Need help picking a steel to use.

I am looking for a recommendation for a material for an application
below.
The application involving two shafts. One shaft is about 35mm in
diameter x 330mm long. It has a 14mm bore in one end with a 6 mm x
27mm long slot through the shaft coincident with the 14mm bore. This
shaft is held is place by two ball bearings and is driven from the end
without the bore by a servo motor.
The other shaft is 12mm in diameter x 150mm long. It has a 6mm hole
though the shaft at one end. This shaft is inserted in the 14mm bore
of the other shaft. The 6mm hole is aligned with the 6mm slot in the
first shaft and a pin is pressed in the hole to transmit torque.
This assembly must be able to transmit 165Nm (110Nm with a 150% safety
factor) of torque at very slow speed. The total radial travel is less
that 180 degrees.
Both of these shafts are currently made from SAE 4340 and harden to Rc
48-52. I thinking maybe some other material might be better suited for
this application?
The problem is we're seeing 9-12 degrees wind up in this assembly at
110Nm and need to redesign.
We don't have much room to go bigger but do plan on making the smaller
shaft a little larger and the bore in the larger shaft larger
accordingly.
The shafts don't see much impact but the slot in the larger one does
need to be harden to transmit the load from the pin.
Any help specifying a material would be greatly appreciated.
Reply to
Rick.RDMD
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You are aware, I hope, that a broad range of steels have practically identical values of Elastic Modulus and are essentially identical in their elastic range (non-yelding)?
So, unless the large windup is related to the slop in the interface between the two steel components, changing steels will do relatively little in reducing windup.
Have you the capabilities to do a simple strength of materials analysis of torsional deflections?
Without an ability to analyse the deflections, your designs are just drawings.
In the family of metals and alloys, there is a trend to have similar ratios of (Elastic Modulus)/(Density) and if you don't mind the extra weight you could consider Tungsten as a small shaft.
Composites with the right fiber layup function pretty well in torsion, but probably don't like that funny 6mm pin hole for fixation.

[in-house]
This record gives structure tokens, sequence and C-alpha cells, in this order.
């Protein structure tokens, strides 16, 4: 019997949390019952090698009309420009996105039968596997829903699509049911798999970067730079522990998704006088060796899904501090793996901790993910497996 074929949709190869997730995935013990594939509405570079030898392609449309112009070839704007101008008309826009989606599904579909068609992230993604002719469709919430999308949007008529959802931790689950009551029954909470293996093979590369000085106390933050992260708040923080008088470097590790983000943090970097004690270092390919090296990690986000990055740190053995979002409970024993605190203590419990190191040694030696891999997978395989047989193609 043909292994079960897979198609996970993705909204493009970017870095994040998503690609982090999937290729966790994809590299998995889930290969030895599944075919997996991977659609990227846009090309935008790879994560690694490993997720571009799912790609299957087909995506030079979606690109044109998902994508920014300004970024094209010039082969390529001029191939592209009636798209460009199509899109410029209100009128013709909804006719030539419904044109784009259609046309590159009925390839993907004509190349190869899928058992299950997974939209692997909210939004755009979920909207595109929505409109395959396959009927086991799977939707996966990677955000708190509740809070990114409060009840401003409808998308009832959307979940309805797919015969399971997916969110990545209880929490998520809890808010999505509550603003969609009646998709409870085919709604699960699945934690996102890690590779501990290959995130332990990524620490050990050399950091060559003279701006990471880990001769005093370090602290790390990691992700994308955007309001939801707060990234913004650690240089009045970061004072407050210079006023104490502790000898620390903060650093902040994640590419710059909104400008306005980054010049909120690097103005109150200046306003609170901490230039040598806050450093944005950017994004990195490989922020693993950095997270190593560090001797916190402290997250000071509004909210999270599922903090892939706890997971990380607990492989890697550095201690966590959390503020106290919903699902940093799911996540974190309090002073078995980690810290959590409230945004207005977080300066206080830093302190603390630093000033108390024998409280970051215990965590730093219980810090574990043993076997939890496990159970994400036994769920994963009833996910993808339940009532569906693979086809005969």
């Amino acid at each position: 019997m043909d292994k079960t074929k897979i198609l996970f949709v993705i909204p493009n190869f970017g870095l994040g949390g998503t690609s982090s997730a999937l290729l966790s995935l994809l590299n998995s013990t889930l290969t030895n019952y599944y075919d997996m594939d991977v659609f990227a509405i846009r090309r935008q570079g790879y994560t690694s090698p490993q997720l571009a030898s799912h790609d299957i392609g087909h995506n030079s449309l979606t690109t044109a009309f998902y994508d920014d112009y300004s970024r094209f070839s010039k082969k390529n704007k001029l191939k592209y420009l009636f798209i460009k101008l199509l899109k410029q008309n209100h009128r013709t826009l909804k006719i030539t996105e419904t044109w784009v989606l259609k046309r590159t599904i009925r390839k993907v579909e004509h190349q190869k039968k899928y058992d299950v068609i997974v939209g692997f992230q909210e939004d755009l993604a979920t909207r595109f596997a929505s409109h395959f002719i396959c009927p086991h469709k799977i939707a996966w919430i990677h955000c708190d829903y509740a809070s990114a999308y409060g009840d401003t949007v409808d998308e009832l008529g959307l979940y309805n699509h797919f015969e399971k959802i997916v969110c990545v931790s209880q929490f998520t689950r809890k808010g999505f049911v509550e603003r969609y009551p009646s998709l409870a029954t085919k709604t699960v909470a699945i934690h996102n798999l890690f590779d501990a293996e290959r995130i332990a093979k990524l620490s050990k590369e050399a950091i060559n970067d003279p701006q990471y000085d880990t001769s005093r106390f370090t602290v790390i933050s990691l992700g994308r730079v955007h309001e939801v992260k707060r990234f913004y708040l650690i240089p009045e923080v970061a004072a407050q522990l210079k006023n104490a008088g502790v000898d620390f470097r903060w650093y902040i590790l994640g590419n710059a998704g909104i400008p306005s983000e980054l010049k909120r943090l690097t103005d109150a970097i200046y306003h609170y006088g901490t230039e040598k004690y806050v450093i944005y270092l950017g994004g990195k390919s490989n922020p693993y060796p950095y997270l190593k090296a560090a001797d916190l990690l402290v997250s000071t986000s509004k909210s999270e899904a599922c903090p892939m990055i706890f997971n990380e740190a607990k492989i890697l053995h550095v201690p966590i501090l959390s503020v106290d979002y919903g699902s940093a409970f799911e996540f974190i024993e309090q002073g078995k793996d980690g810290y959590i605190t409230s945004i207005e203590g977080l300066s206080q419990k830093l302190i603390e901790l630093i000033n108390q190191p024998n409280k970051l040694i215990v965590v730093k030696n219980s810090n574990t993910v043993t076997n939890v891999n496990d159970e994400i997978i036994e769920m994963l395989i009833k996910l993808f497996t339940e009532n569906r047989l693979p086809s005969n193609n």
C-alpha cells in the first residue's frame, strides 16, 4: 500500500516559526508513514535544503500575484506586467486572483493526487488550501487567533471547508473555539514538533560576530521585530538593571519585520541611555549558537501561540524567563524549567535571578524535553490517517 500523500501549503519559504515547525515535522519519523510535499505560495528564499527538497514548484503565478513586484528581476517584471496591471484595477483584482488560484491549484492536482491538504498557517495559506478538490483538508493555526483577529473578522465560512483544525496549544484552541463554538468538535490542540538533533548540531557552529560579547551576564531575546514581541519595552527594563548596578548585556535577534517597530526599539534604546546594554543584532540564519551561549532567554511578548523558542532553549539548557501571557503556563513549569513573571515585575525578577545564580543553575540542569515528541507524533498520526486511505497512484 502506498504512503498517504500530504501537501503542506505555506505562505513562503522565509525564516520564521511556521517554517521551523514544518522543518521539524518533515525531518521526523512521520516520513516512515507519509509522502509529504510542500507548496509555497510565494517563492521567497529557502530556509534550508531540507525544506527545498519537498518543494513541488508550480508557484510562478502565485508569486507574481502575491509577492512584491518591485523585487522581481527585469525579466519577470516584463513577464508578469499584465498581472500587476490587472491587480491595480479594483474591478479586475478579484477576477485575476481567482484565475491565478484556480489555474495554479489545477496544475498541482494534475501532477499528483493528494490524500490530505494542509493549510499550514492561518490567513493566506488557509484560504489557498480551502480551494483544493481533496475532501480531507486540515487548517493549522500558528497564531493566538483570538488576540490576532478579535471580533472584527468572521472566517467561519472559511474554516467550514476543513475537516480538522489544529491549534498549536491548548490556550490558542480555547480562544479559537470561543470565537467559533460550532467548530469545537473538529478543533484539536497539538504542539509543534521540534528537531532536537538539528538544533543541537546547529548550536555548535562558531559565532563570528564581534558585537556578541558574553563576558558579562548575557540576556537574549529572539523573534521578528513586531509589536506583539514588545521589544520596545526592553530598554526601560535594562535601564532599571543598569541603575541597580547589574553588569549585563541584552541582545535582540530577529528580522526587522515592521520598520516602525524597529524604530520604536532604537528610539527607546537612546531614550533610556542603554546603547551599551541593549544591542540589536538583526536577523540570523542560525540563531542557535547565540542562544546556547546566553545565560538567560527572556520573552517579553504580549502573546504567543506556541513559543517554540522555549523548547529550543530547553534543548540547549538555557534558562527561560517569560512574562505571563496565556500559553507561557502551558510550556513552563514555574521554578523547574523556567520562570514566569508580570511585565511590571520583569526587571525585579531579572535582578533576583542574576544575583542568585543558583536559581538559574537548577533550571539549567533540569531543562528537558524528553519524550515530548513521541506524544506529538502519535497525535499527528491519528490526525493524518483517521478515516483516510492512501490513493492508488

With long small diameter shafts in torsion, you should expect some windup.
I would start with some analysis of that, and a better handle on just how much windup you can actually tolerate.
"As little as possible" is not a mature designer's response.
snipped-for-privacy@gmail.com wrote:
Reply to
Jbuch
Thanks you for your response! No I was not aware. Please bear with me I am not an engineer and am trying to understand which steel properties dictate how much torque it will transmit. I do have a couple of CAD programs that will do simple FEA calculations. The following list are the editable properties of materials in the CAD programs.
Elastic Modulus Poissons ratio Shear Modulus Thermal Expansion Coefficient Density Thermal Conductivity Tensile Strength Yield Strength
Do understand you correctly that "Elastic Modulus" determine how much torque a material can transmit? How much does tensile strength influence how much torque a material can transmit? I did notice that as the tensile strength may very from steel to steel Elastic Modulus does seem to remain somewhat constant.
Am I wasting my time trying to find a different material? I have been told to look at Flexor or Teledyne VascoMax as possible solutions? It sound like tungsten is also a possibility. Weight is not an issue.
Reply to
Rick.RDMD
Elastic modulus is STIFFNESS, it would relate to how much rotation a shaft of a certain size will rotate under load in the ELASTIC load region (the shaft will return to the original shape or position after the load is removed). Another expression for this under torsional loading would be windup.
Strength is another matter, and when the yield strength of a material is exceeded, some of the deformation put into the material is permanent. A spring loaded beyond the yield strength will permanently stretch. Similarly a spring loaded beyond the failure strength will fail or break.
You probably need to actually retain a trained engineer if you are where you seem to be in technical knowledge.
Or just keep working away trying everything everybody tells you to do.
I'm retired. I don't work under conditions like this anymore.
Reply to
Jbuch
Without giving you a lesson in shaft design, one method of reducing that wind up (torsional twist) is to use a larger diameter shaft. If weight is a problem, use a hollow shaft. Excessive and frequent torsional twist can and will destroy the shaft. (I say that from experience.) For a power transmission shaft length of 330 mm (13 inches) the recommended maximum twist is 0.083 degrees. I think your design needs refreshing.
You may want to examine a copy of Shaum's Outline Series "Theory and Problems of Machine Design". I believe it is now published by McGRAW-HILL. In it there is a chapter titled Power Transmission Shafting which will enable you to understand my suggestion. I strongly recommend you get specific information from an engineer knowledgeable in shaft design. In addition, you may want to look up "torsional modulus of elasticity" to be aware of the values regarding steels.
Jim Y
Reply to
Jim Y
messagenews: snipped-for-privacy@y80g2000hsf.googlegroups.com...
up (torsional twist)
shaft. Excessive and
experience.) For a
twist is 0.083
of Machine Design". I
Power Transmission
recommend you get specific
may want to look up
Thanks Jim,
I have ordered Shaum's Outline Series "Theory and Problems of Machine Design" and will see where that takes me.
Thanks again Rick
Reply to
Rick.RDMD

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